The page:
"Okay, here we go," said Tic. "Be ready with the cloaking device, Milly. Haglyn, target their ships, not the building itself. We need to get in there afterwards."
"This still seems reckless to me," said Overard.
"Hey, we voted," snapped Tic. "Gal, begin atmospheric entry."
"Yes, sir," said the AI.
Overard settled grumpily into the passenger cabin.
They broke through the clouds directly over the Dunter Yeti Security headquarters and shot past the blaring air traffic beacons.
"Here they come!" said Tic.
Ships began buzzing up out of the hangars. Within seconds, the sky was filled with a dozen Liberati ships and fifteen or twenty of Dunter's green jets.
Tic's courage melted away like snow under an afterburner. "What!? Where did they all come from? Abort!" Milly engaged the cloaking device as Tic pushed the sublight engines to full power. The Pelican screamed away from the city.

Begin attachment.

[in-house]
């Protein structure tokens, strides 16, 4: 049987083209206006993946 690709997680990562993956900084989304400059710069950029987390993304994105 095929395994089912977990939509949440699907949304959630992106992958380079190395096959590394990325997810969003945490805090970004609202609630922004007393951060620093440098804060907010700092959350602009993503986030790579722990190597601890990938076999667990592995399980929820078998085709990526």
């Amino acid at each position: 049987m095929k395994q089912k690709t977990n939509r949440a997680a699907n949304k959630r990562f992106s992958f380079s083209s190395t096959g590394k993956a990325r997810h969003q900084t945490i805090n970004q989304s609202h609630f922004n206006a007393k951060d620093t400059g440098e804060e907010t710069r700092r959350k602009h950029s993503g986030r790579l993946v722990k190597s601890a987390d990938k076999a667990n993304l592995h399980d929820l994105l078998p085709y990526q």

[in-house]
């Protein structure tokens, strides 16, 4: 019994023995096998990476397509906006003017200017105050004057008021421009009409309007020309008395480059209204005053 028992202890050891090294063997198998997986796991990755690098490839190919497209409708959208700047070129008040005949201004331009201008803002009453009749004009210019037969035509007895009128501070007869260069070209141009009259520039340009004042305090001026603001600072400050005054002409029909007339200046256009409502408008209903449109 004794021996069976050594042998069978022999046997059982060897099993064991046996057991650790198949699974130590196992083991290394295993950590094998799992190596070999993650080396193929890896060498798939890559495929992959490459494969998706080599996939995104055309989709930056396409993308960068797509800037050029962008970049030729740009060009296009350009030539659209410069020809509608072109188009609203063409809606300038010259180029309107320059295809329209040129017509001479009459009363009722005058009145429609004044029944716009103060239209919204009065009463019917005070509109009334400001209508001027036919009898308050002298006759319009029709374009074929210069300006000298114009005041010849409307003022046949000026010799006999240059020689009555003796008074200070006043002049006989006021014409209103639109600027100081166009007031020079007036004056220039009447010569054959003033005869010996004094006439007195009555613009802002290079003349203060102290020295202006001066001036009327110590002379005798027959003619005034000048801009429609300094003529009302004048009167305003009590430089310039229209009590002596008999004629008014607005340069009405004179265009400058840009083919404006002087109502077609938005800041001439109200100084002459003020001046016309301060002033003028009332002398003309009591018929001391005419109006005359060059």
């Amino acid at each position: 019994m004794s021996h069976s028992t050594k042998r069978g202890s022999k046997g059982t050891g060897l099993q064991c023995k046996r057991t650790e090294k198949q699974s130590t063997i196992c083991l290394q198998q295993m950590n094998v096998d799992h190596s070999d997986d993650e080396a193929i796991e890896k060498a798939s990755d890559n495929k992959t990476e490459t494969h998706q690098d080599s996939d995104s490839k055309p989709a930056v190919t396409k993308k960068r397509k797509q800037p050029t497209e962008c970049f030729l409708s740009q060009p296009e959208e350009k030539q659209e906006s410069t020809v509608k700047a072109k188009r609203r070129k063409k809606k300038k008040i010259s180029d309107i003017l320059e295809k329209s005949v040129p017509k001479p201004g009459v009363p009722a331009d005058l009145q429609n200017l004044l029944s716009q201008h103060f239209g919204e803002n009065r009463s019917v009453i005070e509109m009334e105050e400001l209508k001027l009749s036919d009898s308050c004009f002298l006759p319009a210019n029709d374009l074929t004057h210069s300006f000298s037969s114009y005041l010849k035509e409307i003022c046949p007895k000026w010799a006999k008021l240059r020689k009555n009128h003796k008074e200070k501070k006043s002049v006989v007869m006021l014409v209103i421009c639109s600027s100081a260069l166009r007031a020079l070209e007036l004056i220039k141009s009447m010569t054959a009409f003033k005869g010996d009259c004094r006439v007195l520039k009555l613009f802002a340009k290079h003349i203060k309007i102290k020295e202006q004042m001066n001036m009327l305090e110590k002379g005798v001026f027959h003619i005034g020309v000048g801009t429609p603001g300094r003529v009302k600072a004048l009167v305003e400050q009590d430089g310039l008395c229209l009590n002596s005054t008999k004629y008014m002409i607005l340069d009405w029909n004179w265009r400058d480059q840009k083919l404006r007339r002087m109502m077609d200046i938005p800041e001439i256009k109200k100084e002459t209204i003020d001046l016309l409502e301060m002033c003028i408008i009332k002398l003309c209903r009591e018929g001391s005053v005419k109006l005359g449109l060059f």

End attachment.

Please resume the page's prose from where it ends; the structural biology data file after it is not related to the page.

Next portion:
Three red diamonds blinked onto the viewscreen. "Cloakbusters!" shouted Tic. "Haglyn, shoot them down!"
Haglyn used the turrets to scatter lasers behind them, and was rewarded with two massive explosions, but one missile was still on their tail.
Tic hollered, "Gal, full power to the shields!"
"So much for the head-on approach," muttered Overard miserably.
The missile hit.
The Pelican tumbled end over end, sinking out of the sky, and hammered into the snowy ground, carving a long scar across the desolate mountainside.
"Urgh," said Tic. "Thank goodness for Entulovian military technology. Are we okay, Gal?"
"I am intact," the ship informed him, "but my flight and combat systems are rebooting. My sensors detect nearby movement." A view from a side camera showed four massive, shaggy beasts with bright eyes rapidly climbing the mountainside towards them.
Haglyn groaned. "Yetis!"
May 16, 2012 — 296 words
By Merissa Tse
I have to admit something: I’m one of those poetry-writing folks.